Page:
My "Day" Job

People ask me why I don’t perform more in Chicago and central Illinois. Well, as the leader of the Contemporary Jazz Studies (CZJS) program at Lincoln College, most of my days are beyond busy, but in a good way. 

When I was asked to re-imagine what was then called the Jazz Studies program at Lincoln College three years ago, I immediately identified six "needs":

  1. Lincoln College students needed to be connected to the community of Lincoln. 
  2. CZJS students needed to learn how to teach 
  3. That music performance, including jazz, can take on forms other than a traditional combo on-stage covering songs from 80 years ago. 
  4. Live performance has value: You should be paid for your work. 
  5. CJZS students needed to see how jazz music could be a solid base in other forms of music, such as R&B, Hip-Hop, and Country. 
  6. There needed to be a business and production component to the program. 

The first two “needs” are connected and happening. Lincoln College CZJS students are teaching weekly at the Lincoln Park District and getting paid for their efforts. The first three points are also connected, as the students are now teaching what I call a “Jazz-Playformance” workshop at the First Presbyterian Church of Lincoln, and yes, getting paid for it. 

My “Jazz-Theatre” concept is one idea I’ve presented to CJZS students to inspire them to think outside the box on how music can be presented. It draws upon how jazz music was presented in its infancy, as music with dance and theater elements. Matter of fact, those disciplines were once considered intertwined. We’re bringing that idea back to Lincoln College with our biannual end-of-semester Jazz Theatre performances.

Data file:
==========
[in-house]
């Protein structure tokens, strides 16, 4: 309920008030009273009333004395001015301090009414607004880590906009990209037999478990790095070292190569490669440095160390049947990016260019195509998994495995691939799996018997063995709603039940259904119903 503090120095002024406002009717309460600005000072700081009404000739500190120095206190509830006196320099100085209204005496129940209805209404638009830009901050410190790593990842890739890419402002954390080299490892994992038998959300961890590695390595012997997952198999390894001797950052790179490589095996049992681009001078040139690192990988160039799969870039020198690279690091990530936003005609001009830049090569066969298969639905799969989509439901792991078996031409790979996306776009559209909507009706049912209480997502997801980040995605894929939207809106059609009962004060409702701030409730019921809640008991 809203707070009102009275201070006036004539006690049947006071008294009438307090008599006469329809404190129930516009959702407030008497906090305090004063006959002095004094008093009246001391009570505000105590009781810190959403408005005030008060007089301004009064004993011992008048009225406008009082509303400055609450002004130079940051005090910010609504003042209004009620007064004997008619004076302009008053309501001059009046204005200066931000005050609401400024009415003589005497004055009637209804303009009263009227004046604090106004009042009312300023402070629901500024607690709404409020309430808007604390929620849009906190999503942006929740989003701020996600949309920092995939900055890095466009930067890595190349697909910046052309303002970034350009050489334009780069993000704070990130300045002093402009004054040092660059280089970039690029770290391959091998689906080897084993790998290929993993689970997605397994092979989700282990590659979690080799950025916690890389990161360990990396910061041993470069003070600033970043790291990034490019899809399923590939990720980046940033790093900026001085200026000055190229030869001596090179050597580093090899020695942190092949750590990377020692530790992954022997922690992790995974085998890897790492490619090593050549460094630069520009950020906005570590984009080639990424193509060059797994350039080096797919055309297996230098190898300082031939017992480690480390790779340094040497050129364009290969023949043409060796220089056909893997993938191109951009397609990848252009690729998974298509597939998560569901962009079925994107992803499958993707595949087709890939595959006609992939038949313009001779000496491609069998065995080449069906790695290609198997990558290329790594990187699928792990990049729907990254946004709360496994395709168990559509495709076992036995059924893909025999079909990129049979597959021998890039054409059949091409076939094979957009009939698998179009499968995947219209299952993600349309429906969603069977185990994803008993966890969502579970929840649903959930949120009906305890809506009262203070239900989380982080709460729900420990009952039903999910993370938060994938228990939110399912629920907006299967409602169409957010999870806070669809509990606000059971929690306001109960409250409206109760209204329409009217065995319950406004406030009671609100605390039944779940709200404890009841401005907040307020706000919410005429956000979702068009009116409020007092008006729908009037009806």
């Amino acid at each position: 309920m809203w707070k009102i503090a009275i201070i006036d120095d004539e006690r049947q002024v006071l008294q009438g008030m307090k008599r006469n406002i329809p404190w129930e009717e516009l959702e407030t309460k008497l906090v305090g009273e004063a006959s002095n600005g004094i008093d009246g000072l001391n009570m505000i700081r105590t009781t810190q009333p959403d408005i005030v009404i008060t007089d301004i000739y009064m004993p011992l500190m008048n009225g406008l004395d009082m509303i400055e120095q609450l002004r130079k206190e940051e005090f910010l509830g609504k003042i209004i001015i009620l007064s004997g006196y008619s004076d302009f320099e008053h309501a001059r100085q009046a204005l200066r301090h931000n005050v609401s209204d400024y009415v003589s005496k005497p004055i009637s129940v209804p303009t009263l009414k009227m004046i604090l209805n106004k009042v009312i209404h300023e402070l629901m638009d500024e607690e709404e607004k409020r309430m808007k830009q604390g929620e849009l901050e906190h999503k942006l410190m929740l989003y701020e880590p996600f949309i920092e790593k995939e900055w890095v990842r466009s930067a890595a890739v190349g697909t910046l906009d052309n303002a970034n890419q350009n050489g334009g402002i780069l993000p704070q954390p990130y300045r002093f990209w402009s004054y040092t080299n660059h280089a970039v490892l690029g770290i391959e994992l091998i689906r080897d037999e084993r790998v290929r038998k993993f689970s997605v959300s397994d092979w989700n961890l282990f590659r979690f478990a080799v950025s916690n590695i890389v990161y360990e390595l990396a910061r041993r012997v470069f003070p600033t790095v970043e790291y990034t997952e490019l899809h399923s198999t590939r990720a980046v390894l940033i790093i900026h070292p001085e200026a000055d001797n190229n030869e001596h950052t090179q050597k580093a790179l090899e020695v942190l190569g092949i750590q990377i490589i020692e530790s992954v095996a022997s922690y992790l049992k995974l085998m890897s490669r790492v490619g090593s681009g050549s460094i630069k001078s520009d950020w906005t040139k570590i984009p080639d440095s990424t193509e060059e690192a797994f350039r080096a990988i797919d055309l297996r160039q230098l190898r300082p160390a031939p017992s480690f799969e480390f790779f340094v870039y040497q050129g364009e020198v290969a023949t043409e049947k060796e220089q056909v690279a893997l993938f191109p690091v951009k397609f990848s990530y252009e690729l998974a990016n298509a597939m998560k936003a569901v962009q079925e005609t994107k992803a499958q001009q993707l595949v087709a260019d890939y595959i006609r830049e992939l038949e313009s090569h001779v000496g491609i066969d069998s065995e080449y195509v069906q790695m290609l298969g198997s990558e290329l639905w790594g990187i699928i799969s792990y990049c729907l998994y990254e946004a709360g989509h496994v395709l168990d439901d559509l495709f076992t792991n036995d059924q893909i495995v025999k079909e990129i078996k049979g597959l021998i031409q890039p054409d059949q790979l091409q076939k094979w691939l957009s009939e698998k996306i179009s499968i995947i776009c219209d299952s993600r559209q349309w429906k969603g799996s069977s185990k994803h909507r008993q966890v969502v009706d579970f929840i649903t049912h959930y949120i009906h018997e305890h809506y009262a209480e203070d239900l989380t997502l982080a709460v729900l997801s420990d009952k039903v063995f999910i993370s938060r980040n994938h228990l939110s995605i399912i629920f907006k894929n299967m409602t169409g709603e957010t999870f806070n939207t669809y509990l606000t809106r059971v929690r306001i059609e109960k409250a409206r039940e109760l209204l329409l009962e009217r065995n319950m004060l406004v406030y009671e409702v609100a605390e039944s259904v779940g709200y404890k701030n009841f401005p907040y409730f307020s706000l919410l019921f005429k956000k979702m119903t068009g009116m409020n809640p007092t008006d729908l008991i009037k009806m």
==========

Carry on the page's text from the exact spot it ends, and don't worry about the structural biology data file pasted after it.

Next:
Recent productions include "Langston in Lincoln," which through music, voice, dance, theatre, and visual media chronicled the year poet Langston Hughes spent in Lincoln and at Lincoln Junior High, where he wrote and performed his first poem, and was inspired to become a poet. 

Our most recent production, “The Jump Jive Jukebox” combined the popularity of the jukebox in 1950s and 60s America with the often shark-infested waters of the music business. The original student-written show featured CJZS students reviving popular songs by Louis Jordan and others from that era. But it also incorporated original music written by CJZS students into the flow of the show. You can see all of that in this 4-minute trailer: 

The CJZS program is in the process of completing the recording studio where students can practice music production techniques and produce their own original music. 

We’re doing some innovative, practical, and fun things in the Lincoln College CJZS program. If you have a child, relative, or friend interested in exploring relevant and creative paths in their music career, feel free to contact me at Lincoln College:  dlagrassa@lincolncollege.edu

 

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